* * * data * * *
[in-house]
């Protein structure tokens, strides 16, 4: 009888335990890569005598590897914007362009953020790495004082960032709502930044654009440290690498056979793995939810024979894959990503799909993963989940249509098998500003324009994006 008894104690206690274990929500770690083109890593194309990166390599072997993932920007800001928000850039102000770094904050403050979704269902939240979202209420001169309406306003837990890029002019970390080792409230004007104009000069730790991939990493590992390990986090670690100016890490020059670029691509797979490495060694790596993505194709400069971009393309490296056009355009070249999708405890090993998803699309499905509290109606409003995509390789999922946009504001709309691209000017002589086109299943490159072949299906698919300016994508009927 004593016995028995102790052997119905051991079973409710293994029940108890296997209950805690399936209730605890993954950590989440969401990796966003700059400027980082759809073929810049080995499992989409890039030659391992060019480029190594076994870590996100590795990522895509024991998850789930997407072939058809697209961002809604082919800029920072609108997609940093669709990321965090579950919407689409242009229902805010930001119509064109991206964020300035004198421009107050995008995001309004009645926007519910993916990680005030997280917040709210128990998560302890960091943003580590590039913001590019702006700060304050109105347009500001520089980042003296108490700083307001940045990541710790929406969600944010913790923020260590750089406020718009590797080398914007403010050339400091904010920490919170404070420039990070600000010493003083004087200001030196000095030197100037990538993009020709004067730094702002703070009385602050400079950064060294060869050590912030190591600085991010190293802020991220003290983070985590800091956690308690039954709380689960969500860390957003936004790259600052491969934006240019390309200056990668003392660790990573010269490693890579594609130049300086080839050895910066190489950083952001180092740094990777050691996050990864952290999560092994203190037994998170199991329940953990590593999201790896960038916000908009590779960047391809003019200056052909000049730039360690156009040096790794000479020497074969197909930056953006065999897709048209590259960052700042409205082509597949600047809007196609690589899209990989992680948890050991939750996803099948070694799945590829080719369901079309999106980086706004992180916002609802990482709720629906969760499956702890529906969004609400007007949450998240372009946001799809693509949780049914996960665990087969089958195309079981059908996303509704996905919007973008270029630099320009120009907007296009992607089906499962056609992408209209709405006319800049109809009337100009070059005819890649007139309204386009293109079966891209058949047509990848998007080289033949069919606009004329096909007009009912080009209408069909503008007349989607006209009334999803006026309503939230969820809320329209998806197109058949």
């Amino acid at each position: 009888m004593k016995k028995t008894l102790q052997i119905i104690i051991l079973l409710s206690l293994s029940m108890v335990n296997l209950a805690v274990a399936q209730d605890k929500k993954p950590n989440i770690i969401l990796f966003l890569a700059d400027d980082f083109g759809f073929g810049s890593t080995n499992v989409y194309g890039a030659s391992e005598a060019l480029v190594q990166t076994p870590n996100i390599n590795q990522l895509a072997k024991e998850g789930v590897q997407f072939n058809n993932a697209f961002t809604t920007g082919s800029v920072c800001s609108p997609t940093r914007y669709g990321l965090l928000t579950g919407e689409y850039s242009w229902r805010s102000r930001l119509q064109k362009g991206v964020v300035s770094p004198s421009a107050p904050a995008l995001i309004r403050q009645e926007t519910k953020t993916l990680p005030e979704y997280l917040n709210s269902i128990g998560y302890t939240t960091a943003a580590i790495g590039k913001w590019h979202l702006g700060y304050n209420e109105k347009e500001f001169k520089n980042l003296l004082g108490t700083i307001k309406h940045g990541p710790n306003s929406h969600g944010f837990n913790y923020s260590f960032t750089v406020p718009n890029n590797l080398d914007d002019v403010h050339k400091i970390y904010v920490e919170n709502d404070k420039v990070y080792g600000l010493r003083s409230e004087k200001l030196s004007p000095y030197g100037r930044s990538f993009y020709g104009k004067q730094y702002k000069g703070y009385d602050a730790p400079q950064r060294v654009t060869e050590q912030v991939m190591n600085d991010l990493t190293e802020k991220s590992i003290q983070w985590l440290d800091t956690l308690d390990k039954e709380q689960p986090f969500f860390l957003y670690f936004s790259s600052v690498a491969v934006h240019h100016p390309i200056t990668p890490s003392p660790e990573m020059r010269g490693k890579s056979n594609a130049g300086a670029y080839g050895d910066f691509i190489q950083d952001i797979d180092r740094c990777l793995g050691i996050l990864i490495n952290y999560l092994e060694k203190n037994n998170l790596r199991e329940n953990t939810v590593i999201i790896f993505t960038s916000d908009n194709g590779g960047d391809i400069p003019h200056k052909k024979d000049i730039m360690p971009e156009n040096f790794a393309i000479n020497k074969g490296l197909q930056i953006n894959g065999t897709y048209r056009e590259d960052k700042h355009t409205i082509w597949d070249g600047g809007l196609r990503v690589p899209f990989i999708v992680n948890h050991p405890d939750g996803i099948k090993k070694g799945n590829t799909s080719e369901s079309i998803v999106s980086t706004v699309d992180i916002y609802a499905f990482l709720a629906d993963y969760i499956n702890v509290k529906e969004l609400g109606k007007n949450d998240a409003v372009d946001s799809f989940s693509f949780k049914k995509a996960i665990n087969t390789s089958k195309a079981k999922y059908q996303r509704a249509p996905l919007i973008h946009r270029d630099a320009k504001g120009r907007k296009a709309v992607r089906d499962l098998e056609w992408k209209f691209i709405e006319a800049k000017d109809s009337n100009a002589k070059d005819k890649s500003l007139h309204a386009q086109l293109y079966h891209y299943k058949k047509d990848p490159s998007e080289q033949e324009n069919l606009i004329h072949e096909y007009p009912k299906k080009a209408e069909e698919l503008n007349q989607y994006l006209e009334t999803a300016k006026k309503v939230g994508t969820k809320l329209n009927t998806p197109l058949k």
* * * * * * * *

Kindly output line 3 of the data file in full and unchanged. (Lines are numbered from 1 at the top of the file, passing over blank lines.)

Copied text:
């Amino acid at each position: 009888m004593k016995k028995t008894l102790q052997i119905i104690i051991l079973l409710s206690l293994s029940m108890v335990n296997l209950a805690v274990a399936q209730d605890k929500k993954p950590n989440i770690i969401l990796f966003l890569a700059d400027d980082f083109g759809f073929g810049s890593t080995n499992v989409y194309g890039a030659s391992e005598a060019l480029v190594q990166t076994p870590n996100i390599n590795q990522l895509a072997k024991e998850g789930v590897q997407f072939n058809n993932a697209f961002t809604t920007g082919s800029v920072c800001s609108p997609t940093r914007y669709g990321l965090l928000t579950g919407e689409y850039s242009w229902r805010s102000r930001l119509q064109k362009g991206v964020v300035s770094p004198s421009a107050p904050a995008l995001i309004r403050q009645e926007t519910k953020t993916l990680p005030e979704y997280l917040n709210s269902i128990g998560y302890t939240t960091a943003a580590i790495g590039k913001w590019h979202l702006g700060y304050n209420e109105k347009e500001f001169k520089n980042l003296l004082g108490t700083i307001k309406h940045g990541p710790n306003s929406h969600g944010f837990n913790y923020s260590f960032t750089v406020p718009n890029n590797l080398d914007d002019v403010h050339k400091i970390y904010v920490e919170n709502d404070k420039v990070y080792g600000l010493r003083s409230e004087k200001l030196s004007p000095y030197g100037r930044s990538f993009y020709g104009k004067q730094y702002k000069g703070y009385d602050a730790p400079q950064r060294v654009t060869e050590q912030v991939m190591n600085d991010l990493t190293e802020k991220s590992i003290q983070w985590l440290d800091t956690l308690d390990k039954e709380q689960p986090f969500f860390l957003y670690f936004s790259s600052v690498a491969v934006h240019h100016p390309i200056t990668p890490s003392p660790e990573m020059r010269g490693k890579s056979n594609a130049g300086a670029y080839g050895d910066f691509i190489q950083d952001i797979d180092r740094c990777l793995g050691i996050l990864i490495n952290y999560l092994e060694k203190n037994n998170l790596r199991e329940n953990t939810v590593i999201i790896f993505t960038s916000d908009n194709g590779g960047d391809i400069p003019h200056k052909k024979d000049i730039m360690p971009e156009n040096f790794a393309i000479n020497k074969g490296l197909q930056i953006n894959g065999t897709y048209r056009e590259d960052k700042h355009t409205i082509w597949d070249g600047g809007l196609r990503v690589p899209f990989i999708v992680n948890h050991p405890d939750g996803i099948k090993k070694g799945n590829t799909s080719e369901s079309i998803v999106s980086t706004v699309d992180i916002y609802a499905f990482l709720a629906d993963y969760i499956n702890v509290k529906e969004l609400g109606k007007n949450d998240a409003v372009d946001s799809f989940s693509f949780k049914k995509a996960i665990n087969t390789s089958k195309a079981k999922y059908q996303r509704a249509p996905l919007i973008h946009r270029d630099a320009k504001g120009r907007k296009a709309v992607r089906d499962l098998e056609w992408k209209f691209i709405e006319a800049k000017d109809s009337n100009a002589k070059d005819k890649s500003l007139h309204a386009q086109l293109y079966h891209y299943k058949k047509d990848p490159s998007e080289q033949e324009n069919l606009i004329h072949e096909y007009p009912k299906k080009a209408e069909e698919l503008n007349q989607y994006l006209e009334t999803a300016k006026k309503v939230g994508t969820k809320l329209n009927t998806p197109l058949k």